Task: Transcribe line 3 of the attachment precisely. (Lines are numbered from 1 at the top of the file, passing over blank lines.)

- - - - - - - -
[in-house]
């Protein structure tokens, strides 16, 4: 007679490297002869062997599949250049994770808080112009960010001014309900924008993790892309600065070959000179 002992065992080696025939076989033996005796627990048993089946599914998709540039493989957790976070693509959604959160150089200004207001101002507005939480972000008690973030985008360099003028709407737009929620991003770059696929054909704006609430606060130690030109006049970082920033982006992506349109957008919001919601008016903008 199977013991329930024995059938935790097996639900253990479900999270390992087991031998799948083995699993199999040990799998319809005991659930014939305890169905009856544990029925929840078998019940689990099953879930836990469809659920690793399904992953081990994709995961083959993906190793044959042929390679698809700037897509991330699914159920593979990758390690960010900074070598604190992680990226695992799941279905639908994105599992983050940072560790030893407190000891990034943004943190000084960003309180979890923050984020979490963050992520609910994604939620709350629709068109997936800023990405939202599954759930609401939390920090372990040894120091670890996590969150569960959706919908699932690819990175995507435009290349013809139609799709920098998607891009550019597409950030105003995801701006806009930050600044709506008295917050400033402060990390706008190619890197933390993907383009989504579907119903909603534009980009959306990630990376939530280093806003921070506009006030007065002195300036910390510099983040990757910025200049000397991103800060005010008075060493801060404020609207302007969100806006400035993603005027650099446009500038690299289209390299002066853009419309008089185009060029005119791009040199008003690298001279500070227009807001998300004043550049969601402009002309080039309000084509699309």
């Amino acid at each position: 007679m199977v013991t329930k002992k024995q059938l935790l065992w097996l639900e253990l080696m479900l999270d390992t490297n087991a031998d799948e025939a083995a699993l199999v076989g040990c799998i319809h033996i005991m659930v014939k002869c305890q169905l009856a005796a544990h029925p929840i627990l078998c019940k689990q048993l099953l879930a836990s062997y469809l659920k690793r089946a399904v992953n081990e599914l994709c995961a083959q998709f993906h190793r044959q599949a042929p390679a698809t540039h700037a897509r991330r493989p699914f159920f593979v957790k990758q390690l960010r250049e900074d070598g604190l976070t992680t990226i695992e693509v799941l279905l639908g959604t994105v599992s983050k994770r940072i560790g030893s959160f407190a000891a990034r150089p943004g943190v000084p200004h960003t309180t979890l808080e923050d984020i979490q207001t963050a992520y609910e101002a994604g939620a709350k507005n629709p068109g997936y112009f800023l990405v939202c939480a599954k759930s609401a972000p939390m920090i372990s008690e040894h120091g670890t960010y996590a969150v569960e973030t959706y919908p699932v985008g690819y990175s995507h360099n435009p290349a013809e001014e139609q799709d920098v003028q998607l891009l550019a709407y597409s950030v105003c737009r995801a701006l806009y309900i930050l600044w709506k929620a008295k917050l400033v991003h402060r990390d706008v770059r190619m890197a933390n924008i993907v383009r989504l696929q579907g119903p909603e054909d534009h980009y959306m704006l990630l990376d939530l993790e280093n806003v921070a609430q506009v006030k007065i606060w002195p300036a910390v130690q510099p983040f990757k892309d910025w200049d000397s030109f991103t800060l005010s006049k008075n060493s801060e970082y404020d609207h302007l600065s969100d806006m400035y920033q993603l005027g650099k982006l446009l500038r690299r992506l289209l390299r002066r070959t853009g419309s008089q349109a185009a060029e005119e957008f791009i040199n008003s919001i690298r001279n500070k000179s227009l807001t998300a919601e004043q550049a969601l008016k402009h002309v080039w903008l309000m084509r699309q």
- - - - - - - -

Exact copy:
């Amino acid at each position: 007679m199977v013991t329930k002992k024995q059938l935790l065992w097996l639900e253990l080696m479900l999270d390992t490297n087991a031998d799948e025939a083995a699993l199999v076989g040990c799998i319809h033996i005991m659930v014939k002869c305890q169905l009856a005796a544990h029925p929840i627990l078998c019940k689990q048993l099953l879930a836990s062997y469809l659920k690793r089946a399904v992953n081990e599914l994709c995961a083959q998709f993906h190793r044959q599949a042929p390679a698809t540039h700037a897509r991330r493989p699914f159920f593979v957790k990758q390690l960010r250049e900074d070598g604190l976070t992680t990226i695992e693509v799941l279905l639908g959604t994105v599992s983050k994770r940072i560790g030893s959160f407190a000891a990034r150089p943004g943190v000084p200004h960003t309180t979890l808080e923050d984020i979490q207001t963050a992520y609910e101002a994604g939620a709350k507005n629709p068109g997936y112009f800023l990405v939202c939480a599954k759930s609401a972000p939390m920090i372990s008690e040894h120091g670890t960010y996590a969150v569960e973030t959706y919908p699932v985008g690819y990175s995507h360099n435009p290349a013809e001014e139609q799709d920098v003028q998607l891009l550019a709407y597409s950030v105003c737009r995801a701006l806009y309900i930050l600044w709506k929620a008295k917050l400033v991003h402060r990390d706008v770059r190619m890197a933390n924008i993907v383009r989504l696929q579907g119903p909603e054909d534009h980009y959306m704006l990630l990376d939530l993790e280093n806003v921070a609430q506009v006030k007065i606060w002195p300036a910390v130690q510099p983040f990757k892309d910025w200049d000397s030109f991103t800060l005010s006049k008075n060493s801060e970082y404020d609207h302007l600065s969100d806006m400035y920033q993603l005027g650099k982006l446009l500038r690299r992506l289209l390299r002066r070959t853009g419309s008089q349109a185009a060029e005119e957008f791009i040199n008003s919001i690298r001279n500070k000179s227009l807001t998300a919601e004043q550049a969601l008016k402009h002309v080039w903008l309000m084509r699309q």